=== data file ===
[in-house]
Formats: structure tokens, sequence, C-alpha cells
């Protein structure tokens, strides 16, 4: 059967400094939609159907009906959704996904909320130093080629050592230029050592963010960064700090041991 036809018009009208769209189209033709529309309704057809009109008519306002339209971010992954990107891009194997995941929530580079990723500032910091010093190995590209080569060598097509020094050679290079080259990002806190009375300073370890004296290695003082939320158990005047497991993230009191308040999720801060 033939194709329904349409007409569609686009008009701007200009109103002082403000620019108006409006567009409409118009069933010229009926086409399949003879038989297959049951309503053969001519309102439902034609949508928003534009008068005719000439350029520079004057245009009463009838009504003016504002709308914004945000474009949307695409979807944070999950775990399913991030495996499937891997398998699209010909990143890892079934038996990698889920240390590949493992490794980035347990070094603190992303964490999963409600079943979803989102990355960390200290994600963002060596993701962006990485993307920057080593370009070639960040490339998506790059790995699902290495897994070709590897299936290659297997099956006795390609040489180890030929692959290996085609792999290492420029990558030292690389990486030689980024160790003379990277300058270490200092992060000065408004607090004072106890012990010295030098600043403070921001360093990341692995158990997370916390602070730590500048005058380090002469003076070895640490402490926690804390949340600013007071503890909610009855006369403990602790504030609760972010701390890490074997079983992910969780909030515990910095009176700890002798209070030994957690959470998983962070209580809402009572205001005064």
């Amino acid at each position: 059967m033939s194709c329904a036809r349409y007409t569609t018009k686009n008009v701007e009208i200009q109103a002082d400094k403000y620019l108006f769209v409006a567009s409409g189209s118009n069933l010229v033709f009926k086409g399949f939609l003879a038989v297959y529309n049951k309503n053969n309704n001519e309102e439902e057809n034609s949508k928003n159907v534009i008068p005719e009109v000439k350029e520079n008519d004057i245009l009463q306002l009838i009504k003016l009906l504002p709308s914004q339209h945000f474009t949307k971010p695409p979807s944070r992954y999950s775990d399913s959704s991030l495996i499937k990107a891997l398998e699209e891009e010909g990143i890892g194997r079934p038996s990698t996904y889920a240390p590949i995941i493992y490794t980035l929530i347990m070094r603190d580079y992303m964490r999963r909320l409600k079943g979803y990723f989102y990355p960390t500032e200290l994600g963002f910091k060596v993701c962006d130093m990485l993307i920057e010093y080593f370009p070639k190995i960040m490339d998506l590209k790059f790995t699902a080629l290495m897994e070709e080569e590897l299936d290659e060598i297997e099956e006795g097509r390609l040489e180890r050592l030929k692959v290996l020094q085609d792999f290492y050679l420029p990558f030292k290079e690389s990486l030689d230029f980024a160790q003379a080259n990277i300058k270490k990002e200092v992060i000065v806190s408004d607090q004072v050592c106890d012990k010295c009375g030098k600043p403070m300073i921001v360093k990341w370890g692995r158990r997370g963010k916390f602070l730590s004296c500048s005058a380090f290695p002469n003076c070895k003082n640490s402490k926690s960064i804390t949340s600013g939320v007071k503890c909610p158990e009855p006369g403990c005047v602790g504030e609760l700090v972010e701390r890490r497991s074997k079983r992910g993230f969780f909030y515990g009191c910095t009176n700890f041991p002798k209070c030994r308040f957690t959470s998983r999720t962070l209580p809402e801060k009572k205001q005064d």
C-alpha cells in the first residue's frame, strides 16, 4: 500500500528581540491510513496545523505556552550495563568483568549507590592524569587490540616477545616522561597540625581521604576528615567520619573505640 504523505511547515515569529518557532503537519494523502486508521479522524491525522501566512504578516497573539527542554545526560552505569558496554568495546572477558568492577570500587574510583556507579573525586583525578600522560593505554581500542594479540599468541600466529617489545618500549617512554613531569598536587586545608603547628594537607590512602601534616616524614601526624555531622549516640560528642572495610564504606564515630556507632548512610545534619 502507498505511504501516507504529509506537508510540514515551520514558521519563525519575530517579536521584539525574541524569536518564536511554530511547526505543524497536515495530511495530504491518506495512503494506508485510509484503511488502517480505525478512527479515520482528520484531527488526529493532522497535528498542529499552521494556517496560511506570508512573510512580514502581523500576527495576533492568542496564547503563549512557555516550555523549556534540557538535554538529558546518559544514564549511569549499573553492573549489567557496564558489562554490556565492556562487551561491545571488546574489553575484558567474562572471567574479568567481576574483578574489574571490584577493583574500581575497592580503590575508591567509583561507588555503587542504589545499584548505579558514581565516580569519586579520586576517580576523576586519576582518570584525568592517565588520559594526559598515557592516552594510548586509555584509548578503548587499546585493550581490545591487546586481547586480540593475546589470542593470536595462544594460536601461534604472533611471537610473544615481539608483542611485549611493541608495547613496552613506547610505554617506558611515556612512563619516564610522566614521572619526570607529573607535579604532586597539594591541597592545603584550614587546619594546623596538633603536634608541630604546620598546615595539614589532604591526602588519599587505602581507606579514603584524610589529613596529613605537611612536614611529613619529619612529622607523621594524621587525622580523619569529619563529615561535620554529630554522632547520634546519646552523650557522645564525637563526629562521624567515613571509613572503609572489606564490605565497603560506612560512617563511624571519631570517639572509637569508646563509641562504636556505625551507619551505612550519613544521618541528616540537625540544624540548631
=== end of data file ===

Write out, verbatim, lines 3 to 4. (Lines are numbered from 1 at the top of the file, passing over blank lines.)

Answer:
């Protein structure tokens, strides 16, 4: 059967400094939609159907009906959704996904909320130093080629050592230029050592963010960064700090041991 036809018009009208769209189209033709529309309704057809009109008519306002339209971010992954990107891009194997995941929530580079990723500032910091010093190995590209080569060598097509020094050679290079080259990002806190009375300073370890004296290695003082939320158990005047497991993230009191308040999720801060 033939194709329904349409007409569609686009008009701007200009109103002082403000620019108006409006567009409409118009069933010229009926086409399949003879038989297959049951309503053969001519309102439902034609949508928003534009008068005719000439350029520079004057245009009463009838009504003016504002709308914004945000474009949307695409979807944070999950775990399913991030495996499937891997398998699209010909990143890892079934038996990698889920240390590949493992490794980035347990070094603190992303964490999963409600079943979803989102990355960390200290994600963002060596993701962006990485993307920057080593370009070639960040490339998506790059790995699902290495897994070709590897299936290659297997099956006795390609040489180890030929692959290996085609792999290492420029990558030292690389990486030689980024160790003379990277300058270490200092992060000065408004607090004072106890012990010295030098600043403070921001360093990341692995158990997370916390602070730590500048005058380090002469003076070895640490402490926690804390949340600013007071503890909610009855006369403990602790504030609760972010701390890490074997079983992910969780909030515990910095009176700890002798209070030994957690959470998983962070209580809402009572205001005064």
């Amino acid at each position: 059967m033939s194709c329904a036809r349409y007409t569609t018009k686009n008009v701007e009208i200009q109103a002082d400094k403000y620019l108006f769209v409006a567009s409409g189209s118009n069933l010229v033709f009926k086409g399949f939609l003879a038989v297959y529309n049951k309503n053969n309704n001519e309102e439902e057809n034609s949508k928003n159907v534009i008068p005719e009109v000439k350029e520079n008519d004057i245009l009463q306002l009838i009504k003016l009906l504002p709308s914004q339209h945000f474009t949307k971010p695409p979807s944070r992954y999950s775990d399913s959704s991030l495996i499937k990107a891997l398998e699209e891009e010909g990143i890892g194997r079934p038996s990698t996904y889920a240390p590949i995941i493992y490794t980035l929530i347990m070094r603190d580079y992303m964490r999963r909320l409600k079943g979803y990723f989102y990355p960390t500032e200290l994600g963002f910091k060596v993701c962006d130093m990485l993307i920057e010093y080593f370009p070639k190995i960040m490339d998506l590209k790059f790995t699902a080629l290495m897994e070709e080569e590897l299936d290659e060598i297997e099956e006795g097509r390609l040489e180890r050592l030929k692959v290996l020094q085609d792999f290492y050679l420029p990558f030292k290079e690389s990486l030689d230029f980024a160790q003379a080259n990277i300058k270490k990002e200092v992060i000065v806190s408004d607090q004072v050592c106890d012990k010295c009375g030098k600043p403070m300073i921001v360093k990341w370890g692995r158990r997370g963010k916390f602070l730590s004296c500048s005058a380090f290695p002469n003076c070895k003082n640490s402490k926690s960064i804390t949340s600013g939320v007071k503890c909610p158990e009855p006369g403990c005047v602790g504030e609760l700090v972010e701390r890490r497991s074997k079983r992910g993230f969780f909030y515990g009191c910095t009176n700890f041991p002798k209070c030994r308040f957690t959470s998983r999720t962070l209580p809402e801060k009572k205001q005064d």